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  • 21 Essential English Idioms To Sound Like a Native Speaker

    Learning English idioms is an essential part of taking your English to the next level. If you already know about 200 words in English, your next step is to expand your English vocabulary with things like idioms and slang while practicing conversational English with a native English teacher.This approach will allow you to quickly get from an intermediate level of English fluency to an advanced level.

    So why is learning English idioms an important aspect of learning English? Firstly, learning idioms will improve your English comprehension making it easy for you to understand what native English speakers are saying. For example, a native English speaker might say “Get off your high horse, you are making everyone else uncomfortable”. If you have an knowledge of idioms, you will learn that this expressions has nothing to do with an actual horse but is a way of asking someone not to be arrogant or superior.

    Further, idioms are a lovely gateway to learning more about culture. A lot of American idioms come from popular American sports such as baseball and football. Examples are idioms like “playing quarterback” or “hitting it out of the park” or “a home-run”. Also, there are a lot of idioms are have originated from food. Some examples are “easy as pie” or “to go banana’s” .

    So let’s get started in today’s essential idiom list. These are 21 of the most commonly used idioms that every intermediate student should learn:

     

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    Get Going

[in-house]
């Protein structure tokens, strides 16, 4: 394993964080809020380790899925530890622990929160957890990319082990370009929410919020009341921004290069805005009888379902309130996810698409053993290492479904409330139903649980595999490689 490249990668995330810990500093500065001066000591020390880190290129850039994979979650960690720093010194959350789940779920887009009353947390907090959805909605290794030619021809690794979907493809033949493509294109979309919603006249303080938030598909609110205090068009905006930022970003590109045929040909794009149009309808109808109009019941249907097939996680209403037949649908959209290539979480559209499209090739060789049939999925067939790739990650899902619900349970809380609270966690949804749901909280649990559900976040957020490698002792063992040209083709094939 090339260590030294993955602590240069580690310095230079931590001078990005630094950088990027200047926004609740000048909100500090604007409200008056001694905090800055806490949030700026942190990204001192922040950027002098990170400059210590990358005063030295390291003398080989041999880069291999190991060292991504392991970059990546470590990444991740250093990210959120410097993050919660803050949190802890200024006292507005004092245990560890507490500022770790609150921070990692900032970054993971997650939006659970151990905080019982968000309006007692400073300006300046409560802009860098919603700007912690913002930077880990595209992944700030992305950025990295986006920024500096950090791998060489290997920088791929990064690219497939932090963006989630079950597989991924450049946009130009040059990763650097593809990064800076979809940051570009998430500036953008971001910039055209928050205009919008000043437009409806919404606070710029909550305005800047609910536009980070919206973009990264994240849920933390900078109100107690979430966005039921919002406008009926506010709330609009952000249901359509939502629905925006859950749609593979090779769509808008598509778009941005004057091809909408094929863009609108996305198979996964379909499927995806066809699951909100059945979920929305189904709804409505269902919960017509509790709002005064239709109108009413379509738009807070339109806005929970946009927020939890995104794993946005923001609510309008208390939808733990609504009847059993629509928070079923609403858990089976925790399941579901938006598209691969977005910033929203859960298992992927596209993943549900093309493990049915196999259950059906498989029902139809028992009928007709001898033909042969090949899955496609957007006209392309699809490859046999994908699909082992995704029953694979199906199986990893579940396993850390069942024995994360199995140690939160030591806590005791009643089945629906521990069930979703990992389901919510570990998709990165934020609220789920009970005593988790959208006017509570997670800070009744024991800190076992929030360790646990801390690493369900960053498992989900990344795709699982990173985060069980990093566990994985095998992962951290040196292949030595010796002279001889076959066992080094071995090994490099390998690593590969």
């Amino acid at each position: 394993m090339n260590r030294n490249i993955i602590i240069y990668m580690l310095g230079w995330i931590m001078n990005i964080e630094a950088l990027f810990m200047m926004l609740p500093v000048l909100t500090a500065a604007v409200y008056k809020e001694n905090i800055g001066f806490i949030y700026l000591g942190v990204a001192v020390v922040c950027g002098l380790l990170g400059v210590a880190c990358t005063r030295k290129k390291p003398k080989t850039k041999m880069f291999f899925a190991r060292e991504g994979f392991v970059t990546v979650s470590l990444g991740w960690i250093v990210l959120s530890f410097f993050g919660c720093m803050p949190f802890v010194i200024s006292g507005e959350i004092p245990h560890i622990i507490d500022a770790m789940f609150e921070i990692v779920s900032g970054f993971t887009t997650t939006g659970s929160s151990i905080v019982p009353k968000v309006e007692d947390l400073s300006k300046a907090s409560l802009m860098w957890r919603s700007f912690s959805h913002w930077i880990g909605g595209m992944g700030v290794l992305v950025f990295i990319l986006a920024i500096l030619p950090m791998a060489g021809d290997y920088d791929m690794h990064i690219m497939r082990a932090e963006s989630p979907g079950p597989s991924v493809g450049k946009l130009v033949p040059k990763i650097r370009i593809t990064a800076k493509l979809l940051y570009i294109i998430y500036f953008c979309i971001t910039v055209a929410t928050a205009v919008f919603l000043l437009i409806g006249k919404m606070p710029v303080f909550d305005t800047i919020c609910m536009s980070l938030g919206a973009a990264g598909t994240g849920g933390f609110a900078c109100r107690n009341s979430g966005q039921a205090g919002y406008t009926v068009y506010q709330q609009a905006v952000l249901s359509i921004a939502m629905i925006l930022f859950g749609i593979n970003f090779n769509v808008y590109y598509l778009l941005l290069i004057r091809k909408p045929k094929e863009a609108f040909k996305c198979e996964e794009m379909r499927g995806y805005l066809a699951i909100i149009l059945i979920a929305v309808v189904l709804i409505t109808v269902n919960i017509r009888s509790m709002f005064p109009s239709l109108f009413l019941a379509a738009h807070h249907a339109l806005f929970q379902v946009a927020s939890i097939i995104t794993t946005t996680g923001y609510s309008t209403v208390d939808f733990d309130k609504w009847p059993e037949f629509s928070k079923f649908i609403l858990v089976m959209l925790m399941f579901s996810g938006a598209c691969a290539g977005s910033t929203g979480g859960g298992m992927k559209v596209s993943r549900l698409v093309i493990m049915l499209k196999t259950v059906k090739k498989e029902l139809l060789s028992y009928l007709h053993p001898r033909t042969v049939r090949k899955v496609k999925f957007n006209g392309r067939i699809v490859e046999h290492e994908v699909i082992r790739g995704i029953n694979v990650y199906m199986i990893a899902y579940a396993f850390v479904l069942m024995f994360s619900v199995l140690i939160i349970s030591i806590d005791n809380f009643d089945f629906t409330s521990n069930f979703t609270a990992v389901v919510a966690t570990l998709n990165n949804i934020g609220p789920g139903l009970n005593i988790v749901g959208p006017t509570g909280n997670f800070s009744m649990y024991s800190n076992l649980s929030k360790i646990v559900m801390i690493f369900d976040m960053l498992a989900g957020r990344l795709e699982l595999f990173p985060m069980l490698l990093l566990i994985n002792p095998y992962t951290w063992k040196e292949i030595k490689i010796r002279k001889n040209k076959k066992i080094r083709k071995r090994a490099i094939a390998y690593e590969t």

The boy’s teasing always get’s grandma going

    gets grandma angry

     

    Sight for sore eyes

    After a long day of walking, the fresh tea was a sight for our sore eyes

    a pleasant sight; a welcome sight

     

    Flat-footed

    The quiz caught Jane flat-footed as she had not studied anything

    not prepared

     

    Sidekick

    When ever you saw Phil, you would also see his faithful sidekick Tim walking with him

    Close friend of lesser status

     

    Get Even

    Phil was furious about what Carl did and he said he will get even after Christmas

    to take revenge; do something to hurt someone

     

    Flip Out

    It is impossible to talk to Henry today. He must have flipped out.

    To go crazy; to go out of one’s mind

     

    Shrug off

    The comedian shrugged off the booing fans and continued with the show.

    Act as if you are not interested; act as if you did not care

     

    Get Around To

    I plan to get around to cleaning my desk this weekend

    to find time to do something that has been getting postponed for a while

     

    Sick and Tired

    Wei was sick and tired of studying grammar everyday but not been able to speak fluently in English

    Dislike; getting frustrated

     

    Flesh Out

    The singer fleshed out his idea to the producer by playing some notes on the piano

    Add more detail; to expand; to make bigger

     

    Over With

    After studying for 6 months, Prateek was happy to get over with the IELTS

    Finish; To end

     

    Shy Away

    The organizers shied away from the reporter’s questions

    Avoid; seemed frightened

     

    Out of Whack

    Ben felt the whole band was out of whack because the bass player was not playing well

    Not working right

     

    Leave a bad taste in one’s mouth

    Her rudeness to the babysitter left a bad taste in my mouth

    a bad impression; make you feel disgusted

     

    Hot Air

    That was just a lot of hot air what Alan said

    Nonsense; exaggerated talk

     

    Can of worms

    The police knew that opening the case would open up a huge can of worms

    many new problems

     

    Get off one’s high horse

    I wish John would get off his high horse for once and worked better with the team

    Be humble; be less arrogant

     

    Hot Number

    My mom’s new lemonade recipe was a hot number at the fair

    Popular; got a lot of attention

     

    Spoken English Trial Lesson

     

    December 21, 2015
    21 December 2015,
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